McConnell discusses issues in town hall meeting

Congressional candidate says country has "lost its way"


Learn more

For more information about McConnell’s campaign, click here

— Since the day they met, Bob McConnell said his wife, Phyllis, has joked with him about what he keeps in his pockets.

McConnell, a Republican candidate for Colorado’s 3rd Congressional District, emptied his pockets to a gathering of more than 30 people during a town hall meeting Tuesday night in Steamboat Springs. The items included a pocketknife, a lighter, lip balm, his Army Ranger coin, a headlamp, something to stop bleeding and a compass.

McConnell, 63, is a retired Army colonel and labor lawyer who has lived in Colorado since 1984 and moved to Steamboat in 2007. He told a story about how he first realized his compass was broken while looking for a restaurant in Seattle. Every direction he pointed the compass was north, he said.

But it made him realize something, he said — something about the country.

“I’m afraid right now our compass isn’t working,” he said. “I think we’ve lost our way.”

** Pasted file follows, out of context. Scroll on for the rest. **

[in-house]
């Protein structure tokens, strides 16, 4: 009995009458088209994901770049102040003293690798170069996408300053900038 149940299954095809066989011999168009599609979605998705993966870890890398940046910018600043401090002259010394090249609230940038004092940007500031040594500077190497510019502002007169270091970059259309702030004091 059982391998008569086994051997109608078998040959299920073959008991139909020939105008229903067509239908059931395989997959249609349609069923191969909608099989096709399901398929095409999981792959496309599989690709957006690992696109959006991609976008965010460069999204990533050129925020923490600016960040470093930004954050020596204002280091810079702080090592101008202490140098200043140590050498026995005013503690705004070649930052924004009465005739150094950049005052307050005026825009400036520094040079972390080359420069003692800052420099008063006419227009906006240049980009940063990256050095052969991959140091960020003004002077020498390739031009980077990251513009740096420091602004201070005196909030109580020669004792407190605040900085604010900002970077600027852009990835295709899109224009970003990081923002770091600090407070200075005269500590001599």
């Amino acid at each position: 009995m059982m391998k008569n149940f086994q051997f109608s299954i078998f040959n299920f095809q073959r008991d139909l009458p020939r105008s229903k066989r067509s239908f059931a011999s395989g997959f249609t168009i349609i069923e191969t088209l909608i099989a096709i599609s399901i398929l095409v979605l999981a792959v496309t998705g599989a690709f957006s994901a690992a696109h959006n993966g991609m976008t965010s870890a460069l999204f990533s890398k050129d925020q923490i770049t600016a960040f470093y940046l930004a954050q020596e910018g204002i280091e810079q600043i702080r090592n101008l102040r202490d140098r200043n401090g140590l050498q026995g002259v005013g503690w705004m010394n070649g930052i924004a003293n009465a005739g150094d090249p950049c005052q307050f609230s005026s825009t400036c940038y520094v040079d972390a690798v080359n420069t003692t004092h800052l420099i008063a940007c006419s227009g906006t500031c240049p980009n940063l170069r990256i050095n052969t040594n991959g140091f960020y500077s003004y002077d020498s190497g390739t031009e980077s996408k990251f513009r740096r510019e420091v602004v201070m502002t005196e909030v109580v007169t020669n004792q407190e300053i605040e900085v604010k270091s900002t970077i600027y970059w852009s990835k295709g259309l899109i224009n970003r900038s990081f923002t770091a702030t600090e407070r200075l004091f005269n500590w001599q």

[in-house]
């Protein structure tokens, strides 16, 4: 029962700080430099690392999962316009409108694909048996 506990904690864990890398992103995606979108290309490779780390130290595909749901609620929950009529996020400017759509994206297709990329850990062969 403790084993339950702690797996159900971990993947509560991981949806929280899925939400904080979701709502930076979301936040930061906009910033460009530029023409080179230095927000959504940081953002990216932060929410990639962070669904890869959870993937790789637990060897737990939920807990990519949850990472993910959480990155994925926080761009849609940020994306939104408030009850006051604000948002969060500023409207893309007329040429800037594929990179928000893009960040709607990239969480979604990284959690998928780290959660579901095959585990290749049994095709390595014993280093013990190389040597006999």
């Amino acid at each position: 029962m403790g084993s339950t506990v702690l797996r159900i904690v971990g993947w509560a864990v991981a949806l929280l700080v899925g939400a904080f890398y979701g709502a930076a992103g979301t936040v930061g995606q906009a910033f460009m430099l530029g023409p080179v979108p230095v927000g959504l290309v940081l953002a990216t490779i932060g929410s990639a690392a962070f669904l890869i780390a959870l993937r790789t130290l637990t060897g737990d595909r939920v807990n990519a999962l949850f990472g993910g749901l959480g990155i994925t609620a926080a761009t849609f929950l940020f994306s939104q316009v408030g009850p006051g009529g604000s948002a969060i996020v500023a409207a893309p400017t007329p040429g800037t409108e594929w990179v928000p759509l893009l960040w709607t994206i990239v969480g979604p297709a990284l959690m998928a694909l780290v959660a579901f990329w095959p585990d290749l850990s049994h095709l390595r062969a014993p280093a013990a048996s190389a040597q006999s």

McConnell will square off in the Republican primary in August against state Rep. Scott Tipton, of Cortez, and 9th Judicial District Attorney Martin Beeson, of Glenwood Springs. Whoever wins the GOP nod will face Democratic U.S. Rep. John Salazar, who was elected in 2007 to his third term.

McConnell used his compass analogy throughout the two-hour town hall meeting, in which he asked those present to tell him what they thought was wrong with the way the United States is operating and brainstorm solutions.

The crowd listed the economy, job loss, the United Nations, securing U.S. borders, the Federal Reserve System, health care, Iraq, Afghanistan and outsourcing jobs.

McConnell said his campaign is based on five core principles: limited government, lower taxes, free market capitalism, strong national defense, and protecting individual rights and developing individual responsibilities.

He said solutions to questions about how the country is operating can be answered using those core principles, but he also mentioned a few specifics.

To stimulate the economy, McConnell said reducing the tax burden on business owners would create more jobs, including in Colorado. About securing the borders, McConnell said immigrants needed to enter the U.S. legally to become productive members of society. And regarding the war, he said President Barack Obama should lead the country to victory or bring the troops home.